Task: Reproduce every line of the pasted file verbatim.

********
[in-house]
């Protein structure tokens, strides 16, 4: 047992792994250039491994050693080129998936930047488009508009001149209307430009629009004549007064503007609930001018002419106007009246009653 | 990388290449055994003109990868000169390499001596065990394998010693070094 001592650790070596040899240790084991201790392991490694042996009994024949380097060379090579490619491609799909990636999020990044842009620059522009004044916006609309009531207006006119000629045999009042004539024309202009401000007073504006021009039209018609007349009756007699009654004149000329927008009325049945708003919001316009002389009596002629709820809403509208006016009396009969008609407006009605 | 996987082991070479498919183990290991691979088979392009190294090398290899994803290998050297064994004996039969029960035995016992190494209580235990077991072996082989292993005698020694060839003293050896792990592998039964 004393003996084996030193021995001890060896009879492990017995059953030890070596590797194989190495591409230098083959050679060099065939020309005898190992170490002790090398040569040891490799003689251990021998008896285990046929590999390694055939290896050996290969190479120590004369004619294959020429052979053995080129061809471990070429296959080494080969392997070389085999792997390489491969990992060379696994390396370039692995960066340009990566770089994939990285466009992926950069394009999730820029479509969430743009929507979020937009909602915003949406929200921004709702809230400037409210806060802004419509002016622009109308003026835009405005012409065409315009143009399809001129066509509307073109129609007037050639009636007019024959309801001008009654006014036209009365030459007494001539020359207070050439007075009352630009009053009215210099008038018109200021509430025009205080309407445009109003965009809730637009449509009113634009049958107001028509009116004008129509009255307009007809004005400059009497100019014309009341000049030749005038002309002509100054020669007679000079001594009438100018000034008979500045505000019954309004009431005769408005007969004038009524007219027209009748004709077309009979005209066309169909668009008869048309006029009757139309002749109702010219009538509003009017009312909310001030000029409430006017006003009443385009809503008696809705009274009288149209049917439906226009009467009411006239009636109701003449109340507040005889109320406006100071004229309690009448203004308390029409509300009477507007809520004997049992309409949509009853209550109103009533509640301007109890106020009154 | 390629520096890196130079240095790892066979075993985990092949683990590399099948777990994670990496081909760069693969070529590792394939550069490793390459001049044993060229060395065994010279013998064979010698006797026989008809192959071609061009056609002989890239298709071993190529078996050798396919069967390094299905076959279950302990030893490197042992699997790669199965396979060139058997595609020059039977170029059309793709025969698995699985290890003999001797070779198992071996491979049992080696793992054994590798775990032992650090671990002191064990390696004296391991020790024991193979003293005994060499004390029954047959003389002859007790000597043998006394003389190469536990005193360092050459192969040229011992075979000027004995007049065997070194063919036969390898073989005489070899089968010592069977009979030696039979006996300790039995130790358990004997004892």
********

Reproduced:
[in-house]
């Protein structure tokens, strides 16, 4: 047992792994250039491994050693080129998936930047488009508009001149209307430009629009004549007064503007609930001018002419106007009246009653 | 990388290449055994003109990868000169390499001596065990394998010693070094 001592650790070596040899240790084991201790392991490694042996009994024949380097060379090579490619491609799909990636999020990044842009620059522009004044916006609309009531207006006119000629045999009042004539024309202009401000007073504006021009039209018609007349009756007699009654004149000329927008009325049945708003919001316009002389009596002629709820809403509208006016009396009969008609407006009605 | 996987082991070479498919183990290991691979088979392009190294090398290899994803290998050297064994004996039969029960035995016992190494209580235990077991072996082989292993005698020694060839003293050896792990592998039964 004393003996084996030193021995001890060896009879492990017995059953030890070596590797194989190495591409230098083959050679060099065939020309005898190992170490002790090398040569040891490799003689251990021998008896285990046929590999390694055939290896050996290969190479120590004369004619294959020429052979053995080129061809471990070429296959080494080969392997070389085999792997390489491969990992060379696994390396370039692995960066340009990566770089994939990285466009992926950069394009999730820029479509969430743009929507979020937009909602915003949406929200921004709702809230400037409210806060802004419509002016622009109308003026835009405005012409065409315009143009399809001129066509509307073109129609007037050639009636007019024959309801001008009654006014036209009365030459007494001539020359207070050439007075009352630009009053009215210099008038018109200021509430025009205080309407445009109003965009809730637009449509009113634009049958107001028509009116004008129509009255307009007809004005400059009497100019014309009341000049030749005038002309002509100054020669007679000079001594009438100018000034008979500045505000019954309004009431005769408005007969004038009524007219027209009748004709077309009979005209066309169909668009008869048309006029009757139309002749109702010219009538509003009017009312909310001030000029409430006017006003009443385009809503008696809705009274009288149209049917439906226009009467009411006239009636109701003449109340507040005889109320406006100071004229309690009448203004308390029409509300009477507007809520004997049992309409949509009853209550109103009533509640301007109890106020009154 | 390629520096890196130079240095790892066979075993985990092949683990590399099948777990994670990496081909760069693969070529590792394939550069490793390459001049044993060229060395065994010279013998064979010698006797026989008809192959071609061009056609002989890239298709071993190529078996050798396919069967390094299905076959279950302990030893490197042992699997790669199965396979060139058997595609020059039977170029059309793709025969698995699985290890003999001797070779198992071996491979049992080696793992054994590798775990032992650090671990002191064990390696004296391991020790024991193979003293005994060499004390029954047959003389002859007790000597043998006394003389190469536990005193360092050459192969040229011992075979000027004995007049065997070194063919036969390898073989005489070899089968010592069977009979030696039979006996300790039995130790358990004997004892």